While not every motorcycle has a chain drive, it’s perhaps the most common final drive option. And while chains have their advantages, they also require the most maintenance. However, while proper motorcycle chain care requires attention, it’s not necessarily difficult or time-consuming. It also doesn’t require any fancy maintenance equipment, just some hand tools, and a bike stand. So, if your bike’s chain needs some care, the guide below should let you know exactly what to do.
Why and how do you clean and lube a motorcycle chain?
The most common motorcycle chain maintenance task is cleaning and lubricating it. My 2012 Triumph Street Triple R’s chain, for example, requires lubrication every 200 miles. It doesn’t have a specific cleaning schedule, though the manual recommends cleaning the chain when it’s “especially dirty.” However, each motorcycle has a manufacturer-mandated lubrication schedule.
Given that modern motorcycle chains have internal lubrication, cleaning and lubrication them might seem pointless. But stuck-on road grime—dirt, sand, salt, etc.—causes accelerated wear and tear on the chain and sprockets, The Drive explains. And chain lube protects against rust, helps keep internal seals moist, and keeps link friction to a minimum, RideApart says. Without lube, a motorcycle chain can bunch up, sucking away power and potentially even snapping.
As critical as proper motorcycle chain cleaning and lubrication are, they’re also some of the simplest motorcycle maintenance tasks. Your owner’s manual likely states what kind of lube the manufacturer recommends for your bike. And no, WD-40 isn’t an acceptable substitute, Motorcyclist notes.
Once you have some, apply it evenly over the entire chain—while the bike is turned off—and let it soak in. My Street Triple R’s manual recommends at least an eight-hour soak, but an hour is usually good, Motorcyclist says. And once the soaking period’s over, simply wipe off the excess.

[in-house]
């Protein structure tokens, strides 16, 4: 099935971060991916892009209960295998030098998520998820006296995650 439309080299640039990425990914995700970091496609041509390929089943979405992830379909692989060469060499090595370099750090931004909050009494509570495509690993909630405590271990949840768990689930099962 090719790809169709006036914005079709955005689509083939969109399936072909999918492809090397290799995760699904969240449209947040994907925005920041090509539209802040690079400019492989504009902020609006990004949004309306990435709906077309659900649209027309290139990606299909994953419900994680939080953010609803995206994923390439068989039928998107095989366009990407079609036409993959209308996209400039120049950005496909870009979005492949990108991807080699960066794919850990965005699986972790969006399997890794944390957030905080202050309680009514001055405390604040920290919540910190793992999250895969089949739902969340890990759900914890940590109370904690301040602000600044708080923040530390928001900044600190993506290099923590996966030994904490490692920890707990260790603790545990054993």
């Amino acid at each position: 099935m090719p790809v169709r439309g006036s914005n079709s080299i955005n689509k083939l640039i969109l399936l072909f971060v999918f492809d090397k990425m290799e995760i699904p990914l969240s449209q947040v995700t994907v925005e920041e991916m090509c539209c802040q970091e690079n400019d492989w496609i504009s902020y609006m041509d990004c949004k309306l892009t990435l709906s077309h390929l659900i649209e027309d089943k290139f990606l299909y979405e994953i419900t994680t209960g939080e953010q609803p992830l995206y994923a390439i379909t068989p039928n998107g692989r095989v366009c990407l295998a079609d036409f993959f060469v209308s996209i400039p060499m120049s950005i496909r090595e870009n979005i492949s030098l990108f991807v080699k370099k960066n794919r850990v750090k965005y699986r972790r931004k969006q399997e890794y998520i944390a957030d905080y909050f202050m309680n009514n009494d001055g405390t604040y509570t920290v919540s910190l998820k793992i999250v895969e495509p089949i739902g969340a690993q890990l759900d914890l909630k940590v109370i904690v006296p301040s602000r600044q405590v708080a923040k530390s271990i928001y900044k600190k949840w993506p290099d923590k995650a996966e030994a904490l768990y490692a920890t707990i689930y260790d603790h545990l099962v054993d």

Cleaning your motorcycle chain requires a bit more elbow grease. Or rather, some cleaning solution and a brush. Commercial motorcycle chain cleaners are available, but something like Simple Green works, too. After spraying the cleaner evenly over the chain and letting it soak in, it’s scrubbing time. Then, wash the chain with a gentle stream of water.
Depending on how dirty your bike chain is, you may need to repeat this several times. And after you’re done, make sure to re-lube the chain.
Besides cleaning, your motorcycle chain also needs periodic adjustment
Just like a motorcycle’s throttle cable or clutch cable, its chain stretches over time. Left unchecked, a loose chain can jump off the sprocket and leave you sprawled on the ground, Motorcyclist says. It’s also noisy and inefficient. A chain that’s too tight, though, wears faster and can interfere with the motorcycle’s suspension. That’s why adjusting the slack is a key part of motorcycle chain care.
Depending on your bike’s make and model, checking its chain slack might require having both wheels on the ground. Other bikes, though, may need to be on a rear-wheel stand. That’s important to remember, as I’ll explain shortly.
But while the setup varies slightly, checking motorcycle chain slack is a fairly universal procedure. With a ruler or tape measure pressed against the lower part of the swingarm, pick a spot midway between the bike’s sprockets. Then, pull up and down on the chain, noting its highest and lowest points. The distance between those points is your chain slack. And if it falls outside of the recommended range for your motorcycle, your chain needs adjustment.